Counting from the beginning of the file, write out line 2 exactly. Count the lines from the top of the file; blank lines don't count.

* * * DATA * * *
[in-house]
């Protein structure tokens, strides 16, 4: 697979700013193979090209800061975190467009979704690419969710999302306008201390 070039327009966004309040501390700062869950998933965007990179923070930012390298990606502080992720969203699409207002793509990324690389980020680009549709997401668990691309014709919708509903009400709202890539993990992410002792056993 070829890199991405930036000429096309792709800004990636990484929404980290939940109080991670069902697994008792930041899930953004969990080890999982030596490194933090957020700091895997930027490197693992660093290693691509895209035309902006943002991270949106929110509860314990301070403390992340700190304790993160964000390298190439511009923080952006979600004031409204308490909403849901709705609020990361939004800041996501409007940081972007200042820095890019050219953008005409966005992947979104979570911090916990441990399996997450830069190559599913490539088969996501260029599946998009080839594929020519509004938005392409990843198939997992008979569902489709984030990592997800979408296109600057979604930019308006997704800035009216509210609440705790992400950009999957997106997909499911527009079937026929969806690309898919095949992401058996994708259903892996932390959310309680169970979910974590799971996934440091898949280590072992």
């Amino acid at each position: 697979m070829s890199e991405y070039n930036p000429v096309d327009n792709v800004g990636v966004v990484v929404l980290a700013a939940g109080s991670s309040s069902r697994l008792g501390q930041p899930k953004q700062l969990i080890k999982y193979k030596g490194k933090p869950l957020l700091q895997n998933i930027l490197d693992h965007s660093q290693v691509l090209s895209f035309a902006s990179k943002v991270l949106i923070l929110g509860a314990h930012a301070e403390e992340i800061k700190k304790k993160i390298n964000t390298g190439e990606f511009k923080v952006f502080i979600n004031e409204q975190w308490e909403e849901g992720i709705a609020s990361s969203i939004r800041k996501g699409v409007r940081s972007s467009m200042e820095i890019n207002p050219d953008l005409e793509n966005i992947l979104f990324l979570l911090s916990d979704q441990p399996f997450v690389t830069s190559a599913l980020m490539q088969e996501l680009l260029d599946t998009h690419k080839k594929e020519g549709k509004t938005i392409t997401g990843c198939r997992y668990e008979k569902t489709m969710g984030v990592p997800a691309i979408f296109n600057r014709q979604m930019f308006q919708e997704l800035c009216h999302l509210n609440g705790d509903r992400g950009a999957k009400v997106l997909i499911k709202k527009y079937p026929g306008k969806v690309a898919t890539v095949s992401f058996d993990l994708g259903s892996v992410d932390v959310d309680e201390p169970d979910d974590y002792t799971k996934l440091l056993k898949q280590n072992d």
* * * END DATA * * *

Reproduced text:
């Protein structure tokens, strides 16, 4: 697979700013193979090209800061975190467009979704690419969710999302306008201390 070039327009966004309040501390700062869950998933965007990179923070930012390298990606502080992720969203699409207002793509990324690389980020680009549709997401668990691309014709919708509903009400709202890539993990992410002792056993 070829890199991405930036000429096309792709800004990636990484929404980290939940109080991670069902697994008792930041899930953004969990080890999982030596490194933090957020700091895997930027490197693992660093290693691509895209035309902006943002991270949106929110509860314990301070403390992340700190304790993160964000390298190439511009923080952006979600004031409204308490909403849901709705609020990361939004800041996501409007940081972007200042820095890019050219953008005409966005992947979104979570911090916990441990399996997450830069190559599913490539088969996501260029599946998009080839594929020519509004938005392409990843198939997992008979569902489709984030990592997800979408296109600057979604930019308006997704800035009216509210609440705790992400950009999957997106997909499911527009079937026929969806690309898919095949992401058996994708259903892996932390959310309680169970979910974590799971996934440091898949280590072992």